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Three Questions Marketers Should Ask Themselves When Responding to Social Issues

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INFLUENCER: The decision-making starts, as most good ones do, with being authentic, writes Adlucent's Laura Russell
Three Questions Marketers Should Ask Themselves When Responding to Social Issues

As the news cycles continue to churn with global health updates and calls for social justice, social media feeds are filled with polarising views. As a result, many brand marketers are questioning how best to participate. 

In July, the Stop Hate for Profit campaign drove a boycott of major advertisers on the site, based on what it viewed as inadequate enforcement of hate speech on the platform. It enlisted more than a thousand companies to halt advertising that month, with Unilever broadening its boycott to include Instagram and Twitter and go through the end of the year. While Coca-Cola, Starbucks and others joined Unilever’s move, smaller advertisers, looking for a way to reach customers online, more than stepped in. Facebook said revenues over the first three weeks of July remained in sync with the second quarter’s robust (and Covid-19 driven) revenue growth of 10 percent. 

These are volatile times given the ongoing coronavirus and November presidential elections. Other advertiser boycotts will likely arise again with business and consumer responses equally as challenging to predict.

As marketers size up their responses to this environment, many are fearful of inadvertent missteps, like posting a well-meaning but awkwardly phrased statement of support. There are a few simple questions marketers can ask themselves to help determine their response to these transformative social events. The decision-making starts, as most good ones do, with being authentic.


What is authentic to the brand? 

Consumers can suss out inauthenticity pretty quickly, so do some soul-searching first. If your brand has a reputation for championing cases, consumers probably expect you to get in front of the conversation. It would seem strange to consumers if Unilever’s Ben & Jerry was not part of the Black Lives Matter conversation. Same goes for Nike and its endorser Colin Kaepernick.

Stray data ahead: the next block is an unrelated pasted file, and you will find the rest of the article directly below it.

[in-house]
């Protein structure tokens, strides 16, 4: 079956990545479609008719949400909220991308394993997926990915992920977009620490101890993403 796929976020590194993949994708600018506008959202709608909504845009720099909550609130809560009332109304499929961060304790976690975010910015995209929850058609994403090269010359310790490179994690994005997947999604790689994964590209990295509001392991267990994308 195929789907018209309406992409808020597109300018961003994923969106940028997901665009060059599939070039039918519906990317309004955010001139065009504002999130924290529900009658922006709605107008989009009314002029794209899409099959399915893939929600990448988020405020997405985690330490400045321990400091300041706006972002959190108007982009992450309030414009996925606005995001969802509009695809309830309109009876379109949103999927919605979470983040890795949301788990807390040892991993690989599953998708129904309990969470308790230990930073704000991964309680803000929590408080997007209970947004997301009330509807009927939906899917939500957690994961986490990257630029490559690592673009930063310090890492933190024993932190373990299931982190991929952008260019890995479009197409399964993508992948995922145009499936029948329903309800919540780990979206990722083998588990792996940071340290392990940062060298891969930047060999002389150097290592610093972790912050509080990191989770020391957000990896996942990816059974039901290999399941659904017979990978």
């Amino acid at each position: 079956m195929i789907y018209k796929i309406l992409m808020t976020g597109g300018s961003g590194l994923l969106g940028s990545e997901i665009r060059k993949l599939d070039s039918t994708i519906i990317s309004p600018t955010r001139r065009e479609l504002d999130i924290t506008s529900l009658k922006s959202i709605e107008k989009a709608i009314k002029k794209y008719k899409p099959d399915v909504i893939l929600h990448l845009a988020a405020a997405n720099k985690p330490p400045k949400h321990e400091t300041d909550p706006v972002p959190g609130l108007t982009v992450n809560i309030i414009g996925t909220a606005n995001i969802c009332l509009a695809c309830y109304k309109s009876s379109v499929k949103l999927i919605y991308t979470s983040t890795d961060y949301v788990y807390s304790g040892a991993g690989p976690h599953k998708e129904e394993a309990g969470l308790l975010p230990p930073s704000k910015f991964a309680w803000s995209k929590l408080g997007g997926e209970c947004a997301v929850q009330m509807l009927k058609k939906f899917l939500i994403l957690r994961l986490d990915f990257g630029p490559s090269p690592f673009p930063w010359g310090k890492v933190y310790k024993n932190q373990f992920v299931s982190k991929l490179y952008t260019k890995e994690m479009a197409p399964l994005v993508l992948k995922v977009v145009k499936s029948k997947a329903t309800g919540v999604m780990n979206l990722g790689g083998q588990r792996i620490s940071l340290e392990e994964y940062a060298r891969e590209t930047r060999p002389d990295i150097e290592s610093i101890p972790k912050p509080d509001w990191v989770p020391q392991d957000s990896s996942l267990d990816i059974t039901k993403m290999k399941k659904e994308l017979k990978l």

Many companies focus advertising less on ideals and more on tangibilities such as product-attributes, value, and customer service. It makes sense to maintain that conversation to avoid virtue-signaling or pandering. 

If a company wants to enter the social sphere, be an authentic participant first. Walk your values before talking to consumers about them. Look at your community of employees and customers and support their ideals, be it launching scholarship or internship programs for minorities, hiring more employees from diverse backgrounds, or contributing financially to nonprofits that are helping. 


What is true to the business’s bottom line?

The financial impact of making business changes to support social issues is another vital area to consider. Some businesses and their employees' livelihoods rely on a steady presence on social media, so participating in boycotts like Stop Hate for Profit has a measurable impact. They need to evaluate their overall marketing strategy and contingency plan when considering cutting off ads or making drastic changes. 

The truth is, it’s a lot easier for a Unilever, a Verizon, or a Coca-Cola to cease advertising on social media because their brands are well-baked into society. They can go quiet on social advertising and still maintain mindshare. Small, e-commerce, or local businesses often rely on social campaigns to drive traffic and engage with their consumers. 


Whatever your decision, how will marketers measure, plan, and pivot?

Marketers need to establish short- and long-term KPIs to track the effects of their consumers’ responses to actions. For example, if a brand is considering pausing ad spend on Facebook, they should create an alternate media plan that shifts spend to other impactful areas and outlines the pros and cons.

Whatever your brand's stance, consider if you can support your decision for a prolonged period of time, as social justice promises to be a significant issue through the November election and beyond. It is important to continually monitor the situation through social listening and employee dialogue. If you are not involved in the social movement now, changing opinions may propel you there later. 


Laura Russell is the director of strategy at Adlucent

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Marketing Matters, Thu, 03 Sep 2020 10:49:27 GMT